MAYBE having a disease named after him was the best thing that ever happened to golf’s new world number one Luke Donald.
On the day Tom Watson came so close to winning the British Open at 59, Donald sneaked almost unnoticed into fifth place with a 67 — and one American writer had had enough.
“It’s now been one solid decade since a Brit won a major championship,” wrote Barker Davis in a piece for the Daily Telegraph.
“The reason behind the drought seems fairly obvious to this Yank — most of the top British players are suffering from various degrees of Luke Donald Disease.
“Your man from Hemel Hempstead is the personification of what’s wrong with professional golf on both sides of the Atlantic.
“In his eight-plus years, Donald has won four third-tier events, made a minor rustle in one major and somehow collected over €15 million in prize money for such an indifferent effort.
“His back door top-five finish at Turnberry, where he didn’t need to execute a single shot in the crucible of actual contention, was vintage Donald.
“Thanks for the cameo. Thanks for the cheque. Now back to the States for more of the same.”
Yesterday the 33-year-old was America-bound again — this time the envy of all his peers and with two wins and nine successive top-10 finishes under his belt already this season.
Actually, make that 14 top-10 finishes in his last 15 starts dating back to last September when he was just pipped by Jim Furyk to the Tour Championship in Atlanta.
Ideally, of course, one of those two wins would have been the Masters — his stated goal for this year is, after all, to contend in all four majors.
But the WGC-Accenture Match Play and the BMW PGA Championship were far from third-tier events.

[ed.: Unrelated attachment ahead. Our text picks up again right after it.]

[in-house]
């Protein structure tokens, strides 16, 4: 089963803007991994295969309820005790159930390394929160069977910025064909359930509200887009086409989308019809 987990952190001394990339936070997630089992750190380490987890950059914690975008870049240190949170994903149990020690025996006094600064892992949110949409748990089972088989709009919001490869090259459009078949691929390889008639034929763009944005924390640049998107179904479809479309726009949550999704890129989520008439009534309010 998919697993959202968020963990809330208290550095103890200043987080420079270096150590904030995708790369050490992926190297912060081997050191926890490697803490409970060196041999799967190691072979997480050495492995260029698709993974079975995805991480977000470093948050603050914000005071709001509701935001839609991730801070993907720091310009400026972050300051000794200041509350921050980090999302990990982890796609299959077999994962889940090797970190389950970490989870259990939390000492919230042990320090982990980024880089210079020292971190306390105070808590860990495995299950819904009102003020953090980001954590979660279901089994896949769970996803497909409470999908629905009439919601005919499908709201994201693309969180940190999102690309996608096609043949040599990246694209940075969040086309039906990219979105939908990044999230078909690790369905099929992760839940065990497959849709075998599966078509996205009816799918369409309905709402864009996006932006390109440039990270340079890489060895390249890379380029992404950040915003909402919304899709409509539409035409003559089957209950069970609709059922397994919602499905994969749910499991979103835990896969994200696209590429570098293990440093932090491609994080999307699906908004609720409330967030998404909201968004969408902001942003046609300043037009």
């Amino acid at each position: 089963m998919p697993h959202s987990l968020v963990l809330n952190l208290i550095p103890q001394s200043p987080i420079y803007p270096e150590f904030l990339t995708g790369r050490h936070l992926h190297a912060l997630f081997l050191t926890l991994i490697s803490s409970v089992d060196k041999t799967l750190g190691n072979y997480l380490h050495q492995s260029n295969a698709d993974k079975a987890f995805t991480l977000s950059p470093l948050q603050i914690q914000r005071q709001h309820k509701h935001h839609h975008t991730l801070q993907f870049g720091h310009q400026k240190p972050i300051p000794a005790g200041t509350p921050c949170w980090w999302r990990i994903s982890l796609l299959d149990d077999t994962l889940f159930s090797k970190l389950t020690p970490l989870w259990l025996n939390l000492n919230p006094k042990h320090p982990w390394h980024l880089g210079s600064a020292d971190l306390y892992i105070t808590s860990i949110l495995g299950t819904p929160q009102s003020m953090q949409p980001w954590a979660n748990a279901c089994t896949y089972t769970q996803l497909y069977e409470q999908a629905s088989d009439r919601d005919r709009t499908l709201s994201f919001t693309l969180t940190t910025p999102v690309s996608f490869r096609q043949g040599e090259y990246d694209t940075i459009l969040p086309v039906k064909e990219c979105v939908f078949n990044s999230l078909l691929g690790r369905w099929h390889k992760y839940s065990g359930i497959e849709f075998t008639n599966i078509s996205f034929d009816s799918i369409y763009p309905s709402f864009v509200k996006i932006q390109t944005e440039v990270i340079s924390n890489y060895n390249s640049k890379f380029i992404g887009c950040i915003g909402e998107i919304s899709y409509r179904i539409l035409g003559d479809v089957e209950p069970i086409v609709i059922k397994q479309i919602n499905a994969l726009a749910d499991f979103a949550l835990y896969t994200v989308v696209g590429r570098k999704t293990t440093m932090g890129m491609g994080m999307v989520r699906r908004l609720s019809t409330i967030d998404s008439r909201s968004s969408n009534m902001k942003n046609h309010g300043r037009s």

At Wentworth he led after every round and from two shots behind number one Lee Westwood with three to play he birdied the 16th and birdied the first extra hole to dethrone his Ryder Cup team-mate.
Donald would have reached the summit by missing the halfway cut last Friday if Westwood and Kaymer had done the same, but how much more satisfying to him that he had been fully tested and came out the winner.
Especially as he had missed the chance to head the rankings by losing a play-off to Brandt Snedeker in South Carolina last month, then losing the final of the Volvo World Match Play to Ian Poulter in Spain just over a week ago. And even more so because at Wentworth last year he was joint leader with two to go before imploding.
There were so many people he wanted to thank.
His Chicago-based coach Pat Goss, to whom he had spoken after an error-ridden third round on Saturday, has been with him since his university days.
Mental coach Dave Alred is now part of Donald’s team and there are fitness experts, caddie John McLaren — until 18 months ago he had his brother Christian on the bag — friends and family who have also played a part.
Wife Diane is expecting their second child in November and if the baby has the impact of one-year-old daughter Elle then his reign could be a long one.
“She really is an inspiration to me,” he said after being soaked in champagne. “Just watching her grow and every day learning new skills, adapting, becoming better and better. That’s all I’m trying to do at golf too. Every day just try and figure a way to improve — she does that.”
One person he did not thank was Barker Davis. But possibly he is saving that for when he wins his first major – and, since it was Davis of the Washington Times who wrote the article for the Telegraph two years ago, then the US Open at nearby Congressional in a fortnight would seem the ideal time.
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